Supporters of the plan say it will encourage loggers and landowners to adopt better harvesting practices. At the APA's monthly meeting in Ray Brook, some commissioners spoke passionately in favor of the change.
But others expressed deep skepticism about the plan.
Law enforcement agencies from across the North Country took part in...
The Department of Corrections will close two more prisons this year, bringing to a total of nine the number...
The plan put forward by park staff would apply only to landowners who have sustainable harvesting plans certified by non-profit forestry groups.
They would be eligible to use a streamlined application process to do larger clear-cuts, bigger than 25 acres, with a much shorter review by state regulators and a much shorter public comment period.
At least two APA commissioners expressed deep skepticism about the idea. Dick Booth said that large timber companies and not state regulators bear the blame for the widespread use of poor harvesting practices in the Adirondacks.NCPR's story on concerns that the health of commercial forests in the Adirondack Park is eroding.)
Booth also blasted Park Agency staff for proposing this new clear-cutting policy without holding public hearings and without doing a complete environmental review of the policy's possible impacts.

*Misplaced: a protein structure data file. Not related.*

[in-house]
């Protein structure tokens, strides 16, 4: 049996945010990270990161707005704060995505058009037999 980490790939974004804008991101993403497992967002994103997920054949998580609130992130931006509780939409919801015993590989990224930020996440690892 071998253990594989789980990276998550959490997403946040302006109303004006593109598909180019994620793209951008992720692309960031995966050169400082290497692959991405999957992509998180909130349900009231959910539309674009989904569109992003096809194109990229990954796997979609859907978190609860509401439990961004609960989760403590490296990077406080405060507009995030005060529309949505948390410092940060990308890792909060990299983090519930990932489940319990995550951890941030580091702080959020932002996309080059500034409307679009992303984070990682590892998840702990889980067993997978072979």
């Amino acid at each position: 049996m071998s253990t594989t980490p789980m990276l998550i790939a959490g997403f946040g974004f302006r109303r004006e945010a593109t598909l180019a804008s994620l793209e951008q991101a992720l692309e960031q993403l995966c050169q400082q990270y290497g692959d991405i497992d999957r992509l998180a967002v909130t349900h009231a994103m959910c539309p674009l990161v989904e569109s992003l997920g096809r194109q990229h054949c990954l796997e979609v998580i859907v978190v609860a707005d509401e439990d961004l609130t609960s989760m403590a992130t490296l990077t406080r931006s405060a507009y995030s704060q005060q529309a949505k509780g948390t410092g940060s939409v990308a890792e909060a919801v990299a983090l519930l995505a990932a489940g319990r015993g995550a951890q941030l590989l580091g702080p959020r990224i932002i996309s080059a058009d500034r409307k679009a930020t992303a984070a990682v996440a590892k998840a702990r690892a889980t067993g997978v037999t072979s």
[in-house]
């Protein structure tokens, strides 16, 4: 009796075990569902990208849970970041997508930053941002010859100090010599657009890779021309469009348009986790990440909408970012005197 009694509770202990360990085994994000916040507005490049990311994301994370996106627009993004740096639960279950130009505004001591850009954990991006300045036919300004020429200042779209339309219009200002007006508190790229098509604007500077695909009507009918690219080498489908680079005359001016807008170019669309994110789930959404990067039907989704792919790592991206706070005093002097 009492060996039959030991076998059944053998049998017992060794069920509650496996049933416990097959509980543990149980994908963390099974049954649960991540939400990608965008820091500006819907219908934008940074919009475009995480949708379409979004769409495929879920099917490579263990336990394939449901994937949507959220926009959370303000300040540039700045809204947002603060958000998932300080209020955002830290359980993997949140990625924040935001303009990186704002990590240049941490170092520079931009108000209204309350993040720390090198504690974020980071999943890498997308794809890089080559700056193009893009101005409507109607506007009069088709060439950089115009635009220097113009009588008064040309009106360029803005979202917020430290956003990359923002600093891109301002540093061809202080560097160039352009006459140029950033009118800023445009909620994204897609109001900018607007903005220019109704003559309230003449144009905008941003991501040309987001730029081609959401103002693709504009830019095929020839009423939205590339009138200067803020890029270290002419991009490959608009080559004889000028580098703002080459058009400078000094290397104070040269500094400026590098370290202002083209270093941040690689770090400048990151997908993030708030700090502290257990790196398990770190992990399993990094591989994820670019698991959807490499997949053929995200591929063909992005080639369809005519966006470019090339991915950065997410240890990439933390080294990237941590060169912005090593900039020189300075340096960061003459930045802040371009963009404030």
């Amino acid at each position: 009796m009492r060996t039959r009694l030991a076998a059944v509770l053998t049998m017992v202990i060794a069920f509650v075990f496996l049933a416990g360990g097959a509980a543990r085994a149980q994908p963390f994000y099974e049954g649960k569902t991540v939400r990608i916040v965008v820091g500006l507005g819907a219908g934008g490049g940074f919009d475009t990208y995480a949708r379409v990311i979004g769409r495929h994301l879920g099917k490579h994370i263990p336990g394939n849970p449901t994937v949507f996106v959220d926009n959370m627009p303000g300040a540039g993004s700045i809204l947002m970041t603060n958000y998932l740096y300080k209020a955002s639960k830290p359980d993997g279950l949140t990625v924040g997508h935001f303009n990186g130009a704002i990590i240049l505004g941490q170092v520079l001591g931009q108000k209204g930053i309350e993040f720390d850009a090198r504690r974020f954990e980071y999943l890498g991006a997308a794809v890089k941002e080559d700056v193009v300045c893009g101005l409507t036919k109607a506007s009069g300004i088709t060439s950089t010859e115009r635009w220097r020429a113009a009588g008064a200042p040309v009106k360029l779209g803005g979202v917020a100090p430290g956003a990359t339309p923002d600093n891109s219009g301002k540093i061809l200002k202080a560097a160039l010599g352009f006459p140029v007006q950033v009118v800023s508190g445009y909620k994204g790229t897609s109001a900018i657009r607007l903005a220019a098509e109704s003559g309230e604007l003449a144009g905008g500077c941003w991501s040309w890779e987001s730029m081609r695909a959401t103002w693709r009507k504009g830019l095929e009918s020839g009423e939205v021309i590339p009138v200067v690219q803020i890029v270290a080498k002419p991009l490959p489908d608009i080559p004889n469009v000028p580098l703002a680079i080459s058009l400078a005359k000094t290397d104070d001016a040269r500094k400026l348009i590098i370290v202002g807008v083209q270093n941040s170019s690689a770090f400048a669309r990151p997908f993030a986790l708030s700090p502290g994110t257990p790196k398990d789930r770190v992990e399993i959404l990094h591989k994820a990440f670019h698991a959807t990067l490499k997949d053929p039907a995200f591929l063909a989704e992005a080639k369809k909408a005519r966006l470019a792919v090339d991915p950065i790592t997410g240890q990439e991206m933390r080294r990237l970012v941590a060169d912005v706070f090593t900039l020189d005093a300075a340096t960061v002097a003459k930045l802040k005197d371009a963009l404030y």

He described their rationale for that decision as "fictitious."
Booth argued that if state regulations are outdated then the APA should undergo a process to reform its timber harvesting rules.
But other commissioners were clearly more comfortable with the idea of bringing outside non-profit groups into the process of monitoring timber harvests in the park.
They suggested that the new general permit would allow loggers more flexibility to use new harvest strategies that are discouraged by existing regulations.
"We're trying to be pro-active for a change rather than reactive, and I feel like you get slammed both ways," said board member Arthur Lussi.
"This is one time when I think we're trying to do something right and good."
That view was echoed by Frank Mezzano, who chairs the park's regulatory programs committee. He said the APA's staff "feels passionately that this is a good improvement over the status quo. I believe that to be true."
All sides agree that current harvesting practices in the Park are producing inferior forests, with the wrong kinds of trees allowed to regrow. The question is what to do about the problem.
This proposal is sure to come back for a vote in coming months and it's sure to remain controversial. Twelve regional and national environmental groups have lined up in opposition to the general permit concept.